No One's Waiting Around for this Massacre
"U.S. bond funds experienced withdrawals of $8.62 billion in the week ended Dec. 15, up from $1.66 billion the week before, according to a release from the Investment Company Institute, a Washington-based trade group. Last week’s withdrawals were the largest since the week ended Oct. 15, 2008, when investors yanked $17.6 billion from bond funds.
Investors are retreating from bond funds after signs of an economic recovery and a stock market rally increased speculation that interest rates may rise. The selloff in Treasuries accelerated after the Federal Reserve last month pledged to buy $600 billion in assets to revive the economy. The 10-year note yields 3.35 percent, up from 2.49 percent Nov. 4, according to data compiled by Bloomberg.
Most of the money was probably pulled by institutional investors looking to lock in higher yields by buying bonds directly, rather than through funds, said Geoff Bobroff, a consultant based in East Greenwich, Rhode Island.
“I would guess most retail investors are staying put because you aren’t seeing the money go anywhere else,” he said in a telephone interview.
Removals included $3.77 billion from taxable bond funds and $4.85 billion from municipal bond funds. U.S. stock funds had withdrawals of $2.4 billion while foreign equity funds attracted $2.24 billion in the week, ICI said.
Investors put $245 billion into bond mutual funds this year through November, bringing net deposits since the end of 2007 to $636 billion, according to data from Chicago-based Morningstar Inc. Vanguard Group Inc., based in Valley Forge, Pennsylvania, had deposits of $33.4 billion into its bond funds through November while Franklin Resources Inc. of San Mateo, California got $23.7 billion, Morningstar data show.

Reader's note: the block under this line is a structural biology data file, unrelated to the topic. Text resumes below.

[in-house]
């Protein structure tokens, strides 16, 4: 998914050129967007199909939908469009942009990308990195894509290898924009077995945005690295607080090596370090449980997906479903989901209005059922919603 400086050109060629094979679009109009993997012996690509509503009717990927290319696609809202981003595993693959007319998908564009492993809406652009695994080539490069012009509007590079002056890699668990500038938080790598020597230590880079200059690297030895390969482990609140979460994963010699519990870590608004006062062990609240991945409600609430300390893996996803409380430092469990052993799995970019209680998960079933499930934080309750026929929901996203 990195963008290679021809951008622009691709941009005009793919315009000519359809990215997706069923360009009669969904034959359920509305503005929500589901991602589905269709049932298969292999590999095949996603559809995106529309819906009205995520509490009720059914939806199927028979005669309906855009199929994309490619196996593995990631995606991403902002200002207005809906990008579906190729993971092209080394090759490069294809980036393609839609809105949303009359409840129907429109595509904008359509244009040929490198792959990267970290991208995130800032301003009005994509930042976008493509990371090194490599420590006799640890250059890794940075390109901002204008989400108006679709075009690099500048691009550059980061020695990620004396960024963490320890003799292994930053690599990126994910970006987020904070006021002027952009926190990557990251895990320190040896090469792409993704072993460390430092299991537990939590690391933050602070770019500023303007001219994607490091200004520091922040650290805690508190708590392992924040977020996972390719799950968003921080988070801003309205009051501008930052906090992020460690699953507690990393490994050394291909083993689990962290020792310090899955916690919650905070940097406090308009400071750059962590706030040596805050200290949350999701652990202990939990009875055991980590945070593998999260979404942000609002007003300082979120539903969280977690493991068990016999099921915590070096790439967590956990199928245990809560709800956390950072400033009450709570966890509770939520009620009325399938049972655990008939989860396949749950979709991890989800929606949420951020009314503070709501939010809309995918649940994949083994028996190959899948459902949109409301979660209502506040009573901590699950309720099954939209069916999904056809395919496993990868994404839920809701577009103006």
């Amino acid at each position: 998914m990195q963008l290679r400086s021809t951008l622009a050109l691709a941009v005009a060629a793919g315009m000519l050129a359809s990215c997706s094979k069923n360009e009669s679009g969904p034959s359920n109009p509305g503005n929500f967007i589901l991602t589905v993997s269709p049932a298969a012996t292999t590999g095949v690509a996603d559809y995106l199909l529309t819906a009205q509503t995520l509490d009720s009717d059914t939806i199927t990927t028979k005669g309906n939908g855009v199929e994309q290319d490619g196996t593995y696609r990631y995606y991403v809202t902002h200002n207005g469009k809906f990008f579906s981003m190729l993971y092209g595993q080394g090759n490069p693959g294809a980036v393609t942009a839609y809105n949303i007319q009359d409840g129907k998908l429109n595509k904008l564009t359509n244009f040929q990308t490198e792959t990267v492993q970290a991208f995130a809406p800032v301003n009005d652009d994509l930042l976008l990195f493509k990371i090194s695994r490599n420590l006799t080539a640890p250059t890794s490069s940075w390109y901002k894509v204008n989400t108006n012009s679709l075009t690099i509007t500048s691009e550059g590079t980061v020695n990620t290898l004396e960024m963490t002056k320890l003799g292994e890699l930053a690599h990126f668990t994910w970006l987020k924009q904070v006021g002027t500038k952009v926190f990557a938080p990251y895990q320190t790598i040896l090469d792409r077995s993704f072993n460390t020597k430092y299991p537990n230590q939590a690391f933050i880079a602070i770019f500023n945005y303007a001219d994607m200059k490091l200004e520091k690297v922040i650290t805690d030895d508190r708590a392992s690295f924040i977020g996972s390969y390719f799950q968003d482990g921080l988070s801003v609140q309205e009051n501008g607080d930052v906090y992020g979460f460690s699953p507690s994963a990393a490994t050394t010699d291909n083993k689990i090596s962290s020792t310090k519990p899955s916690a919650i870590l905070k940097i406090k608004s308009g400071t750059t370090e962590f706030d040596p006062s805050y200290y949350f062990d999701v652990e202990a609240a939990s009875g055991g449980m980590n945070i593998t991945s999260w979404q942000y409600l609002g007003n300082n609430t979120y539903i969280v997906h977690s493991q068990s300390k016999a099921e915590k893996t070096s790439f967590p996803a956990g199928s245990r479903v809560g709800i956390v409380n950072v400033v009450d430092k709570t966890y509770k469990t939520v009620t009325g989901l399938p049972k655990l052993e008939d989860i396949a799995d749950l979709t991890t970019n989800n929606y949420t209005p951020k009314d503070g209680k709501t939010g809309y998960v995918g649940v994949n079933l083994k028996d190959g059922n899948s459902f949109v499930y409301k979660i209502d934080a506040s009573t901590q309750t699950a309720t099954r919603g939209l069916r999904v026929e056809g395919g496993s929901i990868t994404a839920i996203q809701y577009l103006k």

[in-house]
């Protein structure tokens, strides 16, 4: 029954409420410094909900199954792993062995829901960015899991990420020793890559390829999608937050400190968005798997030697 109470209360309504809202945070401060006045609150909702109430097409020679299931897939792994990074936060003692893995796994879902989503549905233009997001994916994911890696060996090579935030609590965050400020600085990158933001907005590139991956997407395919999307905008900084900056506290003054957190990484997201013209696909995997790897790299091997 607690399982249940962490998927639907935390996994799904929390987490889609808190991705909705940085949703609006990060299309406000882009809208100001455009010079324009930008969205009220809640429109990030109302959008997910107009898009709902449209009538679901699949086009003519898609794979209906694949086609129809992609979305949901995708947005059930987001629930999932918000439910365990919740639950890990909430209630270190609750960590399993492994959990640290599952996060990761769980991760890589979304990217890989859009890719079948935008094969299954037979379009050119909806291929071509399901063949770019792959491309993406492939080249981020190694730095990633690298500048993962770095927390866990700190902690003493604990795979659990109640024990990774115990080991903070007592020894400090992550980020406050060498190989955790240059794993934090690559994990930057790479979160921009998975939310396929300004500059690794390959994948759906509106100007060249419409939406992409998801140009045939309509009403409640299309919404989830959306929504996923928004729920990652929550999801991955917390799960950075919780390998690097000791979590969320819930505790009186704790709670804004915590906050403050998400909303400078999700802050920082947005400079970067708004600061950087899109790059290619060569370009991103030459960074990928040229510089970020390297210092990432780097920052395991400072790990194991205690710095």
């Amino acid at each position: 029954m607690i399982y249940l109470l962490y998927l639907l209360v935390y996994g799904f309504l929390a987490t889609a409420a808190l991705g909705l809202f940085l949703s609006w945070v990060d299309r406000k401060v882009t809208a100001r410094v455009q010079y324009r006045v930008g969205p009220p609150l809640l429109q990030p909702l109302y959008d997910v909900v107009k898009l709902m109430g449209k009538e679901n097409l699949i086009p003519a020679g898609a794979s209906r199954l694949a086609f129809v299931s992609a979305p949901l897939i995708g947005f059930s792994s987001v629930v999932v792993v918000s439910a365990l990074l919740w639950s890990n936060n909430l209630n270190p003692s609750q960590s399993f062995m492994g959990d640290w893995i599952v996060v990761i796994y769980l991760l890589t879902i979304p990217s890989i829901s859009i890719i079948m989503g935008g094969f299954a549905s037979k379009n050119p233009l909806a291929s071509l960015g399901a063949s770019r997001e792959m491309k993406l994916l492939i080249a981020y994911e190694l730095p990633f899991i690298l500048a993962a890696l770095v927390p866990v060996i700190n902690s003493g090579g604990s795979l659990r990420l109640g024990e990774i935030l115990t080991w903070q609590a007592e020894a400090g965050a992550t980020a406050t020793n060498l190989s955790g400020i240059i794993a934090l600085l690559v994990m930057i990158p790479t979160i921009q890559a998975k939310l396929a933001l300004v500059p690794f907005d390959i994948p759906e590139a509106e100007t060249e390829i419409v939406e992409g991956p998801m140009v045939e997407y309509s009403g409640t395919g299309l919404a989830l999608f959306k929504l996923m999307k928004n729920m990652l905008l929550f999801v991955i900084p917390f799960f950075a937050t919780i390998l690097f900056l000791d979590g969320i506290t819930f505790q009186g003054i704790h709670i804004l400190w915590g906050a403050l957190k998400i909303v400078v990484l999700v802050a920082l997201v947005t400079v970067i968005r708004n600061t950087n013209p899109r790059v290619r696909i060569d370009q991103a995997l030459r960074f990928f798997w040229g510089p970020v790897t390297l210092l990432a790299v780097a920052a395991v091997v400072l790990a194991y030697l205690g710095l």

Pacific Investment Management Co., the Newport Beach, California-based firm that runs the world’s biggest mutual fund, attracted $57 billion to its bond funds in the first 11 months of the year.
The $250 billion Pimco Total Return Fund, managed by Bill Gross, had its first net withdrawals in two years in November as investors pulled $1.9 billion, Morningstar reported. Pimco Total Return this month said it is expanding its policy to allow investments in equity-linked securities for the first time since 2003.
“Fixed-income has been the lifeline for a lot of these firms,” Douglas Sipkin, an analyst with Ticonderoga Securities in New York, said in an interview earlier this month.
Pimco this month raised its forecast for U.S. economic growth next year as policy makers pump a “massive amount” of stimulus into the economy, Chief Executive Officer Mohamed El- Erian said."